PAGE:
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Archive for the tag “The Last Waltz”

stars and stars

not awake; not conscious.

Cover of "The Last Waltz (Special Edition...

Cover of The Last Waltz (Special Edition)

The Last Waltz played four times at a local theater this past Sunday and Monday. A friend agreed to meet me there for the last showing on Monday evening. After a crazy day, I still left in plenty of time, then ran into some of the worst traffic I’ve ever encountered in Albuquerque. Because I knew I’d be late, I turned on my seldom-used cell phone. Almost immediately, I was notified of a voicemail message, which I assumed was from my friend.

The traffic was too insane for me to try to listen to it, so I continued on to my destination, preoccupied by traffic, being late, and the waiting voicemail message. When I arrived, I found a parking place and listened to the voicemail message, no easy task in complete darkness (my car’s inside light recently stopped working). It was from a friend who is traveling and decided, for unknown reasons, to wish me a Merry Christmas on my cell phone. It’s a fluke that I got it.

By then I was definitely late and also preoccupied with wondering why she had called my cell phone. I got out of the car and started crossing the street. The lighting for the side streets in Nob Hill leaves something to be desired. As I was about to step up onto the curb on the other side of the street, some commotion to my right caught my attention–and the much-higher-than-usual curb caught the toe of my right shoe. Splat! Down I went onto both knees.

[Expletive deleted.] I got up, dusted myself off, and continued to the theater, now preoccupied with visions of being sidelined from walking, dancing around my apartment, and my twice-a-week strength training workouts.

awake; conscious.

As it turned out, we had more than enough time to chat, get tickets, and find seats in the theater. Once the movie started, I was fully engrossed. I’ve seen The Last Waltz half a dozen times, but never in a theater. It was definitely worth the time, the traffic, and even the banged up knees to see it that way!

I wrote about The Band a while ago, but didn’t come across this video of Van Morrison doing Caravan until recently. It’s still my favorite performance, but there are no duds anywhere in this star-studded film. I tried to contain the bouncing around in my seat. I guess the benefit of watching it at home is that no one cares if I get up and dance.

Orion Rising (2)

When I got home afterward and was walking from my garage to my front door, I happened to glance up into the sky. There was Orion rising directly overhead with bright stars and planets studding the sky around it.

I stepped out into the street and just watched it for several minutes, awake and conscious.

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turn it up!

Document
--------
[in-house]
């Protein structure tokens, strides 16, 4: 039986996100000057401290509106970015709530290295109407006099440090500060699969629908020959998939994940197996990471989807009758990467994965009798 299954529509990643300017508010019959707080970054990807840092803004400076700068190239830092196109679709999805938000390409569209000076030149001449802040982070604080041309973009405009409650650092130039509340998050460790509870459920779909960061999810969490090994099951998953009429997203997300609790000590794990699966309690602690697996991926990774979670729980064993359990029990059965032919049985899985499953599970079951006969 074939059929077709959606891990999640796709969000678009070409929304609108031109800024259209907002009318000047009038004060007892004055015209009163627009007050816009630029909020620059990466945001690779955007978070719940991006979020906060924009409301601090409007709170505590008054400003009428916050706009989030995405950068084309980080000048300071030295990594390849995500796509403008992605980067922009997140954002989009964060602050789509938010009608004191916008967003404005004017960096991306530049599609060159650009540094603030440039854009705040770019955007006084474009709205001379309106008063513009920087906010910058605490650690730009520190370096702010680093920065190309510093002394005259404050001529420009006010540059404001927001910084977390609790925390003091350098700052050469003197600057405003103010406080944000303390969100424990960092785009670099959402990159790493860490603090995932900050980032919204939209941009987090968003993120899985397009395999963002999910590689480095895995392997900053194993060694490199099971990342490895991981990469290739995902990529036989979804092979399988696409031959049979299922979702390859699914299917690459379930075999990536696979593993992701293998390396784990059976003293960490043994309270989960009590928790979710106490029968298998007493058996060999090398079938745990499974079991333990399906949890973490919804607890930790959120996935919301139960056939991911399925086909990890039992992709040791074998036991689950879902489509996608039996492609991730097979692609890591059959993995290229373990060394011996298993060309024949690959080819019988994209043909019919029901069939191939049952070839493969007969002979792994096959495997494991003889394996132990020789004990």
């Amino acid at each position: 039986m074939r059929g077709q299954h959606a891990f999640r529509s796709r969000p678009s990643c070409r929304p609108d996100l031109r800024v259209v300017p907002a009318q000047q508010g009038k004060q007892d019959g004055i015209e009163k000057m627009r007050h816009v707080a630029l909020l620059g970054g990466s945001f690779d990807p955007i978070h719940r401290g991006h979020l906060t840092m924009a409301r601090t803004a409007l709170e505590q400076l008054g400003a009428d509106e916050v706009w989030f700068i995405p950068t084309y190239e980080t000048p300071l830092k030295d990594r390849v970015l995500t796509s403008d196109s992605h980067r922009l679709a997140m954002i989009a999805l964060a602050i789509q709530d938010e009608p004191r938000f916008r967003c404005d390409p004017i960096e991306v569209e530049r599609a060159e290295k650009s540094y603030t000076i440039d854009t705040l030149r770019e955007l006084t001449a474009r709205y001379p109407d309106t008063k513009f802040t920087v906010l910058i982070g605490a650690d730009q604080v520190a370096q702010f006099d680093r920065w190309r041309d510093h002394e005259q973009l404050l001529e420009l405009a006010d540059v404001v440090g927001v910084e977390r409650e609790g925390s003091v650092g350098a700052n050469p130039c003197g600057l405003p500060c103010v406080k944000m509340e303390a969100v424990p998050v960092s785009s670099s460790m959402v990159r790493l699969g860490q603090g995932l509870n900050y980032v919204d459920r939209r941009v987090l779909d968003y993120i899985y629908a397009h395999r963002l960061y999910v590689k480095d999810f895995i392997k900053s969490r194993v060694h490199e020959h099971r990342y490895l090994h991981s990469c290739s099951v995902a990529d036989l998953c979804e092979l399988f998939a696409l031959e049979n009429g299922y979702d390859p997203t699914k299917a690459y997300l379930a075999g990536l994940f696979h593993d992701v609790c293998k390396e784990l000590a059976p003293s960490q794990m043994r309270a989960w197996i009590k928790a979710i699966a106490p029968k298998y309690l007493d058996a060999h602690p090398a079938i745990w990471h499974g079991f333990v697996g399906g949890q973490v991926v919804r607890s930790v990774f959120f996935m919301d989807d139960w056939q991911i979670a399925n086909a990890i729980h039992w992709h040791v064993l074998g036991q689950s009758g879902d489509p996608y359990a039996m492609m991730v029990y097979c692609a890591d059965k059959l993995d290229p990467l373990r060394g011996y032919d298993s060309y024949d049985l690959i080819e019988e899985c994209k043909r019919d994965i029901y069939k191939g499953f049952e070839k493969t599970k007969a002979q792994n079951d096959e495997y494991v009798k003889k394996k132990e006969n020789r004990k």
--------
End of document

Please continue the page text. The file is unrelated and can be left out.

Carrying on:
The Band, Hamburg, May 1971. Left to right: Ri...

The Band, Hamburg, May 1971. Left to right: Rick Danko, Levon Helm and Richard Manuel. (Photo credit: Wikipedia)

The Band was part of the background music of my life for a while, but at the time I couldn’t have distinguished one musician from another. I wasn’t really paying attention until Robbie Robertson released his first solo album, Robbie Robertson, in 1987. Loved it the first time I heard the first track; love it still–especially the mesmerizing “Somewhere Down the Crazy River.”

Much later I came to appreciate Rick Danko. His voice is the one in my head when I think of The Band. Danko recorded this beautiful acoustic version of “When You Awake” in 2009. It seems even more moving and powerful than The Band’s version.

One of the songs Levon Helm is best known for is “The Weight.” There are a lot of versions of this song, but this one from the documentary The Last Waltz is so good.

Van the man

The Last Waltz has been called the best music documentary ever by some critics. I haven’t seen them all, but it’s definitely my favorite. All the music is fantastic, but the performance that tops the rest is Van Morrison doing “Caravan.” It’s worth watching the whole thing just to get to those five or six minutes. It’s too bad there’s no video available, but this audio gives a sense of the electricity in the auditorium. Turn it up! Little bit louder. Radio!

And then, of course, when we did “Caravan,” which was something that we really just wanted to play together, and I wanted to play some guitar on, and we wanted to do that. And we did this. And we had the horn section and the whole thing, and the way the song built and it built and it built. All of a sudden, at the end, when Van starts kicking his leg up in the air, we were like, “What’s happening here? This is the most wonderful out of control I’ve ever seen him.” And it was just magical, you know, just that whole song, and the performance of that. When we were finished playing that song, when I turned around, you know, to the other guys in the band, and I was like, “Okay,” you know? We were just feeling so good at that moment.

— Robbie Robertson, VH-1 interview on the making of The Last Waltz.

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